“To me it’s just the opportunity we’ve already seen in the private sector for more efficiency and productivity,” Kooyenga said about SB 380, which is awaiting final action by Gov. Tony Evers. “That’s one of the ways we can actually lower costs and increase access.

“Telemedicine on its own is not the answer,” Kooyenga said, pointing out how the personal touch is so important between a patient and the health care professional. “But it does offer the technology that allows you to augment that care – maybe you see a patient quarterly in person, but you could see them monthly though a Facetime conversation,” if that’s what the patient and health care provider desire.

Kooyenga’s understanding of medicine being an art and a science needing that human touch is reinforced through two important life influencers: his time in the U.S. Army (he and his two brothers all enlisted after 9/11 and he served in Iraq in 2008, earning a Bronze Star), and through his wife, Jennifer, who will graduate from a nursing program next month and will start working full-time at a local hospital in January 2020.

“I think that from her level of nursing as of right now I don’t get a lot of big public policy, reimbursement or regulatory issues – it’s just a reminder of the human aspect of health care and the real problems we have. A lot of it is not actually a public policy problem,” Kooyenga said, referencing experiences Jennifer has shared with him when she comes home from work. “It’s a larger commentary on so many people without meaningful relationships – so many people who don’t have families.”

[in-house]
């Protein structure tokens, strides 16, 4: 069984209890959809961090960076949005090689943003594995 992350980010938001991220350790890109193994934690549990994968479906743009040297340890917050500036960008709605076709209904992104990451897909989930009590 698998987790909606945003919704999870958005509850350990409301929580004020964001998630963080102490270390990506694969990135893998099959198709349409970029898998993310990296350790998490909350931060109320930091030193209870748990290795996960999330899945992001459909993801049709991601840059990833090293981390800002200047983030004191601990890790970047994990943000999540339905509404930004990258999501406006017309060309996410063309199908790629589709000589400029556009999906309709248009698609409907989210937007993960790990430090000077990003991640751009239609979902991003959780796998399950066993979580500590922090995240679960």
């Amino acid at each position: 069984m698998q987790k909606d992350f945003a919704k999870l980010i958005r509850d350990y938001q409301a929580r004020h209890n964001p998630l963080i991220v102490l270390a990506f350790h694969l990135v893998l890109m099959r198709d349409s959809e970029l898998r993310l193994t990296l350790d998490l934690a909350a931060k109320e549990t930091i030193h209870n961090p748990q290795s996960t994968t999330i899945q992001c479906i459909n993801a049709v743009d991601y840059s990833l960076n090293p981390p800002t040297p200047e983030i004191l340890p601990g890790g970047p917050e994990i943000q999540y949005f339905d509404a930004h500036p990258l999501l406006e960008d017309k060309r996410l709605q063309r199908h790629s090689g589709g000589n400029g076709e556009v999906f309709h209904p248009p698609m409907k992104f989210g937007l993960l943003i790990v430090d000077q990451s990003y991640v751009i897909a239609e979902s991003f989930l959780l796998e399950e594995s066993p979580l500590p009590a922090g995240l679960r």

His experience in Iraq cemented his belief of health care’s role in a community.

“One of our main objectives was to secure the populace,” Kooyenga said about his experience in Baghdad. “We understood that we would lose the support of the people if we did not make it a priority to provide health care services, so we did just that. We worked with international partners and took the physicians and nurses from the bases to the general population to help serve in the community.

“Want to win a mother’s heart? Nurse her sick child back to health,” Kooyenga said. “There are many stories on this front, but in short: access to health care is a critical component of ensuring a community can thrive.”

Kooyenga also reassured those looking at his biography – specifically being born and raised in south Chicago – that the time he’s spent north of the Illinois-Wisconsin border has helped dissuade him from becoming a fan of the Chicago Bears.

“No, I’m not” Kooyenga said with a laugh when asked if he supported the NFC North’s third-place team. “I am 40 years old, have lived in Wisconsin for 20 years and I am a cheese curd-muchin’, Green Bay Packer-cheerin’, Miller Lite-drinkin’ man.”

The WHA Legislator Profile is an occasional series by Valued Voice editor Mark Grapentine.
 

This story originally appeared in the November 14, 2019 edition of WHA Newsletter